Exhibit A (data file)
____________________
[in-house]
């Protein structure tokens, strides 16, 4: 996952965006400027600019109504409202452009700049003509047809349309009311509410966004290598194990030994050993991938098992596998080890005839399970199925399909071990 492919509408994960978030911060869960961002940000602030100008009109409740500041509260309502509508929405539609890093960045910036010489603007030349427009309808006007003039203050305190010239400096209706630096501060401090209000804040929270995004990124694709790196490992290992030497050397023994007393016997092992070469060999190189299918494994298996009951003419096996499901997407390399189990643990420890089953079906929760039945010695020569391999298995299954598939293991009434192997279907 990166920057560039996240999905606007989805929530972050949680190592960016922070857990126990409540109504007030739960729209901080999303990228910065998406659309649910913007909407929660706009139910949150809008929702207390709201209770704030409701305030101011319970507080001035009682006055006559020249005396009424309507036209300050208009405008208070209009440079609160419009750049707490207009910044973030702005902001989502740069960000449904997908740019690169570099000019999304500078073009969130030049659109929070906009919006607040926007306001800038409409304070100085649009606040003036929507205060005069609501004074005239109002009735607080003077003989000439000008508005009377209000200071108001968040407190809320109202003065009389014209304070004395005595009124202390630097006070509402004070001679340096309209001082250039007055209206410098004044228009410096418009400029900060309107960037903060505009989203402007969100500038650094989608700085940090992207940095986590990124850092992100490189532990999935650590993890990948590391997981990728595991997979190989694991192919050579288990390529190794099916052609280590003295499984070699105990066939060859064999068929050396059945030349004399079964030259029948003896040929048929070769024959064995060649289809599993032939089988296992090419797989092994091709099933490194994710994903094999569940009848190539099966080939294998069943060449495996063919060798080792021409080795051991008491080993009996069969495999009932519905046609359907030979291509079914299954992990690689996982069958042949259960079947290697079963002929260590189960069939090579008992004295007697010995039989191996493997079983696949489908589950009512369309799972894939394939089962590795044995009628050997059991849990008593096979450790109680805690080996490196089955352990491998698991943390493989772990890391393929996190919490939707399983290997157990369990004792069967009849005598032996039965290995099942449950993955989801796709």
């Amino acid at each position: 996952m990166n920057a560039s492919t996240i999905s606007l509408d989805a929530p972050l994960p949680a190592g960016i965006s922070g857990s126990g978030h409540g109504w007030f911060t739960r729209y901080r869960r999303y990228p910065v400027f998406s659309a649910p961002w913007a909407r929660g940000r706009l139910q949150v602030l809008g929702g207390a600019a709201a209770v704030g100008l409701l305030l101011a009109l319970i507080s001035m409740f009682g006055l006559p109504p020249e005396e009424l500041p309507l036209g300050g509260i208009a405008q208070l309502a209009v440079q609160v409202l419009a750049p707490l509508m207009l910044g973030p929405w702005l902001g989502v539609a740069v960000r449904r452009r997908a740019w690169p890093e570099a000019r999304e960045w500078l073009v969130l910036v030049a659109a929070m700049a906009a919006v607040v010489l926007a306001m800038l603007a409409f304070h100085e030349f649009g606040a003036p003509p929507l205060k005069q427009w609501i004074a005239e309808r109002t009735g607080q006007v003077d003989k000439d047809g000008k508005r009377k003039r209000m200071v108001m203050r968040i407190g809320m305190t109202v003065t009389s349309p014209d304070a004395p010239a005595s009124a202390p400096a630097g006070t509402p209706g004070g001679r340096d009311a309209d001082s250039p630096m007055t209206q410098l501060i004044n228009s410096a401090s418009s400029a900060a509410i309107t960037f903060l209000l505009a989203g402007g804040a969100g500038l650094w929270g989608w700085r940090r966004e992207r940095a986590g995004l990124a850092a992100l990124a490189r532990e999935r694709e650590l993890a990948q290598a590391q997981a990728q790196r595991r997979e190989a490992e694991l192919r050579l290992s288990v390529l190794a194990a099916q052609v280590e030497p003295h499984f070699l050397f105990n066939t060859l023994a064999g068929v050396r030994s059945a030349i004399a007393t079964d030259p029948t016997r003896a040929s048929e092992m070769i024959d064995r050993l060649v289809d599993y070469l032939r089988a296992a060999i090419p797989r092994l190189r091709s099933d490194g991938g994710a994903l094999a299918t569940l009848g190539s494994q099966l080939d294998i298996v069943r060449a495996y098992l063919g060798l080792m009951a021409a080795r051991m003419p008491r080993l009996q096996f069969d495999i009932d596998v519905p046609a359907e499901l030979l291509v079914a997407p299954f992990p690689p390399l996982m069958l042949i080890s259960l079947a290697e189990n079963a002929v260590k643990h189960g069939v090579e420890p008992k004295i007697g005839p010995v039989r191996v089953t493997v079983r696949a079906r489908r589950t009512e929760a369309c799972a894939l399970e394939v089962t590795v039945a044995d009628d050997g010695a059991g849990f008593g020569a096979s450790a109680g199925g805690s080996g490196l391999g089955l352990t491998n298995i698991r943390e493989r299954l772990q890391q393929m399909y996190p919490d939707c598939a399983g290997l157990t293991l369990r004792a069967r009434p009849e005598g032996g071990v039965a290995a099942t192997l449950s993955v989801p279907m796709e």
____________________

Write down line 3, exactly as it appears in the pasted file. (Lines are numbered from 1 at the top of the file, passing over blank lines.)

């Amino acid at each position: 996952m990166n920057a560039s492919t996240i999905s606007l509408d989805a929530p972050l994960p949680a190592g960016i965006s922070g857990s126990g978030h409540g109504w007030f911060t739960r729209y901080r869960r999303y990228p910065v400027f998406s659309a649910p961002w913007a909407r929660g940000r706009l139910q949150v602030l809008g929702g207390a600019a709201a209770v704030g100008l409701l305030l101011a009109l319970i507080s001035m409740f009682g006055l006559p109504p020249e005396e009424l500041p309507l036209g300050g509260i208009a405008q208070l309502a209009v440079q609160v409202l419009a750049p707490l509508m207009l910044g973030p929405w702005l902001g989502v539609a740069v960000r449904r452009r997908a740019w690169p890093e570099a000019r999304e960045w500078l073009v969130l910036v030049a659109a929070m700049a906009a919006v607040v010489l926007a306001m800038l603007a409409f304070h100085e030349f649009g606040a003036p003509p929507l205060k005069q427009w609501i004074a005239e309808r109002t009735g607080q006007v003077d003989k000439d047809g000008k508005r009377k003039r209000m200071v108001m203050r968040i407190g809320m305190t109202v003065t009389s349309p014209d304070a004395p010239a005595s009124a202390p400096a630097g006070t509402p209706g004070g001679r340096d009311a309209d001082s250039p630096m007055t209206q410098l501060i004044n228009s410096a401090s418009s400029a900060a509410i309107t960037f903060l209000l505009a989203g402007g804040a969100g500038l650094w929270g989608w700085r940090r966004e992207r940095a986590g995004l990124a850092a992100l990124a490189r532990e999935r694709e650590l993890a990948q290598a590391q997981a990728q790196r595991r997979e190989a490992e694991l192919r050579l290992s288990v390529l190794a194990a099916q052609v280590e030497p003295h499984f070699l050397f105990n066939t060859l023994a064999g068929v050396r030994s059945a030349i004399a007393t079964d030259p029948t016997r003896a040929s048929e092992m070769i024959d064995r050993l060649v289809d599993y070469l032939r089988a296992a060999i090419p797989r092994l190189r091709s099933d490194g991938g994710a994903l094999a299918t569940l009848g190539s494994q099966l080939d294998i298996v069943r060449a495996y098992l063919g060798l080792m009951a021409a080795r051991m003419p008491r080993l009996q096996f069969d495999i009932d596998v519905p046609a359907e499901l030979l291509v079914a997407p299954f992990p690689p390399l996982m069958l042949i080890s259960l079947a290697e189990n079963a002929v260590k643990h189960g069939v090579e420890p008992k004295i007697g005839p010995v039989r191996v089953t493997v079983r696949a079906r489908r589950t009512e929760a369309c799972a894939l399970e394939v089962t590795v039945a044995d009628d050997g010695a059991g849990f008593g020569a096979s450790a109680g199925g805690s080996g490196l391999g089955l352990t491998n298995i698991r943390e493989r299954l772990q890391q393929m399909y996190p919490d939707c598939a399983g290997l157990t293991l369990r004792a069967r009434p009849e005598g032996g071990v039965a290995a099942t192997l449950s993955v989801p279907m796709e």